Edit: Formatting, rewording.
I tried to provide a detailed review for those of you looking to purchase this book. I hope you find the write-up useful.
I've enjoyed Drunken n Dragons videos for many years. I've found some of the ideas to be truly great and and inspirational.
This book is a collection of ideas, many of which have been adopted from older versions of D&D, other systems, or video games. Overall, however, I'm quite disappointed with this product. It's an incoherent mess of ideas, many of which are contradictory and not well thought out. I'm shocked any DM worth their salt would give this a five star rating. There are many far more coherent systems that are superior in writing, content, thoroughness and production quality. It's also missing content. The document states there are 2 adventures included on page 19. There are none.
I'm fairly well-convinced this collection of ideas have either never been fully play-tested, or at the least playtested very little.
At the core if it I'm finding difficulty identifying what the core tenets of hardcore mode are.
As near as I can tell, it's these:
- Be fair, but merciless
- Be a Friend of Death
- Prize Intensity over Detail.
I think this is what is meant by those tenets:
- Once rolled, the dice are the final arbitrators of outcome.
- To adventure is to flirt with death at every turn.
- Focus on generating emotion over explicit description.
The first tenet is logical, as 5e includes many mechanics that strongly influence the outcome of dice rolls. So it stands to reason that house rules which favor a simple, unfavored probabilistic outcome would be more "HARDCORE" than not.
The second tenet is also logical, as 5e contains mechanics that are extremely forgiving with regards to character death. Like the prior, rules which no longer favor character survival would be more "HARDCORE" than not.
The last, however, is very system agnostic. I'm not sure what this has to do with D&D 5e specifically.
This document then outlines a "cheat sheet" of what the elements are in HARDCORE MODE. Though in truth, it is less of a cheat sheet and more of an outline for the subsequent sections. Each topic is somewhat varied in scope, breadth and technical depth. It feels almost more like a combination of GMing tips and house rules, which gives the document an inconsistent feel.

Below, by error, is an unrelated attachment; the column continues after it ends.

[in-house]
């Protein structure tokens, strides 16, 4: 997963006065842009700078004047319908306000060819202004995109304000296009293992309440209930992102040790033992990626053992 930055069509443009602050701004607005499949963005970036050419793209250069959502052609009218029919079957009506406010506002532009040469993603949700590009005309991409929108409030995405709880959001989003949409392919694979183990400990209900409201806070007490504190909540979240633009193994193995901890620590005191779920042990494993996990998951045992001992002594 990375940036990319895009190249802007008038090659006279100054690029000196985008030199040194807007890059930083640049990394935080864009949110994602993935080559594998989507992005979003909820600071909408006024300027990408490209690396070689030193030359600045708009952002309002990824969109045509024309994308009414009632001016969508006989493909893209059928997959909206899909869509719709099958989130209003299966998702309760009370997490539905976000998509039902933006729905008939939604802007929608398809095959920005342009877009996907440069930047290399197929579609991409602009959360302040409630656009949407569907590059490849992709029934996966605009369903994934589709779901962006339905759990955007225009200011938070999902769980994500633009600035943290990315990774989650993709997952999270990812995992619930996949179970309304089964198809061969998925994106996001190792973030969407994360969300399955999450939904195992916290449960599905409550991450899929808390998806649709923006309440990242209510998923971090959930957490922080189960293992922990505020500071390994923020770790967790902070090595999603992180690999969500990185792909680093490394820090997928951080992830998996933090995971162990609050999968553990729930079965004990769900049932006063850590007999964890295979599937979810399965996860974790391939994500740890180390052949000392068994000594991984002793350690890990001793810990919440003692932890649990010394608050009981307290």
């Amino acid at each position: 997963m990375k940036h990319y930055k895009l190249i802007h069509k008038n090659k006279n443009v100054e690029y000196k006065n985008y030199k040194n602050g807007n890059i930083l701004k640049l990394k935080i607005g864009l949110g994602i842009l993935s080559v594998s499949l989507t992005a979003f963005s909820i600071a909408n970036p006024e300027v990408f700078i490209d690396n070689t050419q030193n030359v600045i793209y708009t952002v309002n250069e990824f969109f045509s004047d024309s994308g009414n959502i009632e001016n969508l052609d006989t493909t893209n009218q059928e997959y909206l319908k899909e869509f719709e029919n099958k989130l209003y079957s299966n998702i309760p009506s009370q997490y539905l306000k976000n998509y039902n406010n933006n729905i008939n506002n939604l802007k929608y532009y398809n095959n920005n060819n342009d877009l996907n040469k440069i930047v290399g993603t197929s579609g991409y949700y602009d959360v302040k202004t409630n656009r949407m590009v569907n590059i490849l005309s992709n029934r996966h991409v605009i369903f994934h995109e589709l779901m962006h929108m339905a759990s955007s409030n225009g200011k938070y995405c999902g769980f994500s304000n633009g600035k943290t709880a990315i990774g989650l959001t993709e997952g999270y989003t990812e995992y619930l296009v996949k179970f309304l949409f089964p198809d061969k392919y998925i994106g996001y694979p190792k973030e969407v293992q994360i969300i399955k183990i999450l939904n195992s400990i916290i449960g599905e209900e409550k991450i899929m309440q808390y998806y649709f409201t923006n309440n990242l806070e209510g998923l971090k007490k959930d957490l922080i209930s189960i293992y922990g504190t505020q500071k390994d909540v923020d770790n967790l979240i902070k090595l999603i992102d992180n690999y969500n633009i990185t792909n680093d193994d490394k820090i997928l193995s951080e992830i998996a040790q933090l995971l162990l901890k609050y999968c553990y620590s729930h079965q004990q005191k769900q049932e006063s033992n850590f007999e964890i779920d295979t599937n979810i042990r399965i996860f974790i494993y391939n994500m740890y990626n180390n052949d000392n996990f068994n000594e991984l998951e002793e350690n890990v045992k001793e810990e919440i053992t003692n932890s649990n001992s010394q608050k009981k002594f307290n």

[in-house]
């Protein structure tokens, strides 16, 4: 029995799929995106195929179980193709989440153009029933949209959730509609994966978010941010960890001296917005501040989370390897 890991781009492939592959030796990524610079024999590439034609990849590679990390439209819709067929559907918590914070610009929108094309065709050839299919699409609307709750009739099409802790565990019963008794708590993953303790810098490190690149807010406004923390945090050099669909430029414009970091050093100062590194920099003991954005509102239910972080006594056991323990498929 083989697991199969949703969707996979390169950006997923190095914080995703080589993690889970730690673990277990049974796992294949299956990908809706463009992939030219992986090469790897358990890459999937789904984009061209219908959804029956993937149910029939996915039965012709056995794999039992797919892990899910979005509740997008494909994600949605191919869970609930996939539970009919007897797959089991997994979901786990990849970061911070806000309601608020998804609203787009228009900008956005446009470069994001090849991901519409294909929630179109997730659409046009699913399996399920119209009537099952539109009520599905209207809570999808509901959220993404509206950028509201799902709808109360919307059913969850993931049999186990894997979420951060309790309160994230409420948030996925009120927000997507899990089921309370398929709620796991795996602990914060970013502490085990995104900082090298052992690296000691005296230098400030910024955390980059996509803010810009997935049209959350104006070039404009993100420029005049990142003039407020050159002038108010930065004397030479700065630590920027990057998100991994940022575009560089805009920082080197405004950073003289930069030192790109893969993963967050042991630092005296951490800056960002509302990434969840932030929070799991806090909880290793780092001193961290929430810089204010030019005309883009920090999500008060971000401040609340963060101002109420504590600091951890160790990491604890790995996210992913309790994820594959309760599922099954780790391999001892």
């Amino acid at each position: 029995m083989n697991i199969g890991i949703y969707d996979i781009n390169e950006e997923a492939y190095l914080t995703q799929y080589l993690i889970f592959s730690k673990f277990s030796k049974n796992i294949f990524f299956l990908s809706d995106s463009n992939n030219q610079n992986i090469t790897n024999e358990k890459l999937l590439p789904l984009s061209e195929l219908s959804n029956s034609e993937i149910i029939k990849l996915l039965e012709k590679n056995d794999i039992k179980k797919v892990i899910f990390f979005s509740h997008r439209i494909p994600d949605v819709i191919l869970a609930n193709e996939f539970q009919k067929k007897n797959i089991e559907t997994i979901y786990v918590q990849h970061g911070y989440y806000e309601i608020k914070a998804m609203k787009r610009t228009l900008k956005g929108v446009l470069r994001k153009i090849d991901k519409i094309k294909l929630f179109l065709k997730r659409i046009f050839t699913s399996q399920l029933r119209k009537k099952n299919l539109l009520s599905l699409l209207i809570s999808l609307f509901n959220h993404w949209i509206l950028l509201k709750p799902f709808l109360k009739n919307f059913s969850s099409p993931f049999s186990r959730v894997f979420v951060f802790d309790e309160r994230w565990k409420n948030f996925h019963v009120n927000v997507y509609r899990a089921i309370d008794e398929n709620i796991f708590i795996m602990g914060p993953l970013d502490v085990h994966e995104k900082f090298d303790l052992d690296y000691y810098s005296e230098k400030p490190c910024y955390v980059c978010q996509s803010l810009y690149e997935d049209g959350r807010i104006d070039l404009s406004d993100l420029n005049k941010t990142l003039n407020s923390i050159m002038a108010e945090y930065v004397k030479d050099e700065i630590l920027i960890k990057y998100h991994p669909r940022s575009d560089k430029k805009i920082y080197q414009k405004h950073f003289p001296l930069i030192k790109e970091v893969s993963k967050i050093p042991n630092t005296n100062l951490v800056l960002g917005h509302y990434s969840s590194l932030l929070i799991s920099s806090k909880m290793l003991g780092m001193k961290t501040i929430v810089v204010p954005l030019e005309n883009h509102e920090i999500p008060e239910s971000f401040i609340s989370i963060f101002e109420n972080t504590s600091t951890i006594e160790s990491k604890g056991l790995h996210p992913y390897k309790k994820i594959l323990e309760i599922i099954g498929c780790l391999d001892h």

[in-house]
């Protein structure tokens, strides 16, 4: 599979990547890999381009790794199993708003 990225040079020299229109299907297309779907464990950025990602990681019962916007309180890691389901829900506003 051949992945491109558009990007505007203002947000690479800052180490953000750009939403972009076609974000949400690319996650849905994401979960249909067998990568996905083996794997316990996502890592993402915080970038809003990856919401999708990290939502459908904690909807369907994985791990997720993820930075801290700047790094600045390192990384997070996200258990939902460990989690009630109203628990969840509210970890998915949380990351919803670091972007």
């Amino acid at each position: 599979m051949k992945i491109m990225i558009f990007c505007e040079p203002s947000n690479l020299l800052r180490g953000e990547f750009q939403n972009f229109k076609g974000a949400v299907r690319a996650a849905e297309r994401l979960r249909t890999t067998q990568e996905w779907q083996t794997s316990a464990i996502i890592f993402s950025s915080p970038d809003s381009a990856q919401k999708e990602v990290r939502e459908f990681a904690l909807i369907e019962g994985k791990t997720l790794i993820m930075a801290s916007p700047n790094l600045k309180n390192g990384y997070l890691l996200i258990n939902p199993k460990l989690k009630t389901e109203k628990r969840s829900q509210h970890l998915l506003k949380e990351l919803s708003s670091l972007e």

I've listed the outline below:
- 3d6 Attributes - Roll 3d6, in order, for stats
- Pure Hit Dice - Always roll for HP
- Simple Skills - Roll 1d20 unless you are proficient at something
- Injured - A new character state that imposes penalties on the character.
- Death - A simplified, harsher set of rules governing death.
- Zymer's Candle - A magical item that acts like a save point in a video game.
- Spells by Level - An adaptation of Dungeon Craw Classics spell system where spell slots are removed.
- Roll to Cast - An adaptation of Dungeon Craw Classics spell system where spell attacks are rolled on a d20.
- Level 10 - Capping level at 10. This is a throwback to Basic D&D and similar clones.
- XP Classic - Varying XP levels to address the inconsistencies of power levels across classes in 5e.
- The Upper Hand - Basically a DM fiat where he declares everyone to be rolling with advantage.
- Modded Monsters - A mechanic which computes a monster's stats based upon it's Challenge Rating, a small set of tips on creating "monster AI", environmental hazards, and groups of monsters.
- GM Style - An encouragement for verisimilitude, abolishing ranges in favor of "here" or "there" locations, rolling initiative
- Zones - Deconstructing areas into zones (This is also listed as part of GM Style, so I'm not sure why it's in the overview)
- Theme - Renamed as "The Darkness" in the later part of the book, talks about making your game dark and intense, and also includes 2 adventures.
My first, biggest gripe is that this clearly has never seen a pass by an editor. And it desperately needs one. The fact that the document claims there are 2 adventures in this pdf and there are 0 is an egregious error. That alone makes this document not fit for publishing. The last 3 sections are sort of jumbled and aren't consistent in title with the overview (aka "cheat sheet") in the document. This would have greatly benefitted from a traditional table of contents.
Second, these rules don't really accomplish the overall desired effect. Some of the rules do. Yet there are many mechanics in 5e that have a significant impact on game 5e difficulty that are not addressed in this document. Not coincidentally, all the mechanics which this document does not address (but I many believe are necessary for a more HARDCORE game) have to deal with reducing the power levels of player characters. I believe this was an intentional omission to avoid upsetting players/buyers. For example, characters with perfect recollection, rangers who can never get lost, or always being able to find food and potable water. Addressing these mechanics are critical to increasing the challenge and verisimilitude of the game. Leaving this out reduces value in the product.